Other sparsEven before the Genesis spar left the Mantyluoto works, Aker Rauma had started on the construction of the another 37.2-meter diameter spar hull for Exxon's Diana Field
in the US Gulf of Mexico. With field approval due in March, construction commenced in November under a pre-commitment contract valid until this month.
Also bound for the US Gulf of Mexico, the hull is due to leave Finland in October next year. Engineering on a third Genesis-sized spar is also underway for another Gulf of Mexico field, which is due to be completed in August 2000.
Although spar hulls are constructed to the same basic design, the final outfitting varies for each project depending on a variety of factors such as the operating water depth, which can alter the number of tank spaces required at the top end of the hull structure, leading to different configurations of pumps and piping. The riser layout also determines the size and number of supports in the central well.
Meanwhile, Aker Rauma is carrying out front-end engineering work on a smaller 90-ft diameter spar for the Amoco King Field, also destined for the Gulf of Mexico. The company anticipates getting the go-ahead this summer for its new spar hull and mooring system referred to as a truss spar.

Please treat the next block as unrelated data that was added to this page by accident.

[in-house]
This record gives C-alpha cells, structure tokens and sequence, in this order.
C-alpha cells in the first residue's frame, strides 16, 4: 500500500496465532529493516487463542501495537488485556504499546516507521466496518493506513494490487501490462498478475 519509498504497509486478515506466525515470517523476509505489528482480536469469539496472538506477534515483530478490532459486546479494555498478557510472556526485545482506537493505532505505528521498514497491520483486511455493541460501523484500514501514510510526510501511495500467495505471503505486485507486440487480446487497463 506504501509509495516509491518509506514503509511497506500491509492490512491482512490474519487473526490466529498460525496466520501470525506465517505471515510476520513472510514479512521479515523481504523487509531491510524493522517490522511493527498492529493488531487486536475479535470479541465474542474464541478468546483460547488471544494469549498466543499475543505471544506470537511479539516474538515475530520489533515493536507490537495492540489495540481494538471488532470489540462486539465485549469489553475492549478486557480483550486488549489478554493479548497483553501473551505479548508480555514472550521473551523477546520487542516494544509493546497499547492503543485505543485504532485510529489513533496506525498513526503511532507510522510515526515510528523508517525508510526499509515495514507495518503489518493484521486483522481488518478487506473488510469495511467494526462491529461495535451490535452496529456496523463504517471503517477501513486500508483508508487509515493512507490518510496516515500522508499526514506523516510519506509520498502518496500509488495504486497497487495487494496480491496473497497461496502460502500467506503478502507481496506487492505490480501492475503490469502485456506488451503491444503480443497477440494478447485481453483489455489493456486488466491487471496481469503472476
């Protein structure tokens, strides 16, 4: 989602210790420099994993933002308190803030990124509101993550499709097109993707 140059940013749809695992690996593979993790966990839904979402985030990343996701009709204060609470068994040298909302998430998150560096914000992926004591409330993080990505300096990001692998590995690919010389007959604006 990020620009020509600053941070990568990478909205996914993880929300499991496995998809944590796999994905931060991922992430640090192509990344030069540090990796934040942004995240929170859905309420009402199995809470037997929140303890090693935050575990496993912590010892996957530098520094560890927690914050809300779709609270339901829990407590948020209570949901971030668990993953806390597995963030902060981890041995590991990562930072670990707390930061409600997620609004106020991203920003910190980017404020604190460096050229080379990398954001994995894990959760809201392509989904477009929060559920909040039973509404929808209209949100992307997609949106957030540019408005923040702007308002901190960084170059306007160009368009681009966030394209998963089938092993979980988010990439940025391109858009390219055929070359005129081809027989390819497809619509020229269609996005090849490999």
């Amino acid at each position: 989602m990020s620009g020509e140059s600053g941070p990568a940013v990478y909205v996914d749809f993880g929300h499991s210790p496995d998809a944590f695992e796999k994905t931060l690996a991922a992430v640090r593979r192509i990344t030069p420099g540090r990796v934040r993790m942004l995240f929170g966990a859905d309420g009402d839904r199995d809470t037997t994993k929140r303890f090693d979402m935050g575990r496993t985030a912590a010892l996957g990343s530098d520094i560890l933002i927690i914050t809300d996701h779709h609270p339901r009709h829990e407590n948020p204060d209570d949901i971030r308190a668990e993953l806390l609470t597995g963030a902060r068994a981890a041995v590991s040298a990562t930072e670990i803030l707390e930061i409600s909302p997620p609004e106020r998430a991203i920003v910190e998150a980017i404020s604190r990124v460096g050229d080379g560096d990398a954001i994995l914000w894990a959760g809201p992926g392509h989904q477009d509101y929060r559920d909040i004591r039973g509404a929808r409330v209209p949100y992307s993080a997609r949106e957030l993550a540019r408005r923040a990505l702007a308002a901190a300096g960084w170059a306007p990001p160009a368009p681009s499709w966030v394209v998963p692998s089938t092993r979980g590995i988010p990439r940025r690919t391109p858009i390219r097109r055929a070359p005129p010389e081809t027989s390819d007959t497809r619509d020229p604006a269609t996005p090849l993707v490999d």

Truss spar conceptThis new concept utilizes cylindrical sections as in existing designs in the upper part of the hull, while the bottom section is made up of an open truss structure similar to the leg of a jackup rig.
Heave plates are used to dampen the vertical heave motions and the truss structure is not so vulnerable to currents.
"We knew in advance that there would be no requirement for oil storage which meant that there was no need to build a fully cylindrical structure for the entire length of the spar" comments Eerola. "The result is a much lighter hull which is faster and therefore cheaper to build.
We tried to have this concept accepted for the Marlin project but at the time Amoco decided to go for a TLP. After the Neptune spar was successfully completed, however, the spar concept has become more established. We understand that Amoco is firmly committed to the idea of the truss spar."
In addition to ongoing developing of spar hulls, Aker Rauma is developing new design concepts for operations in Arctic regions.
The company has developed two units, the RR-3190 for year-round exploration drilling in shallow Arctic waters, and a similar unit, the RR-3090, designed for drilling and production in similar conditions.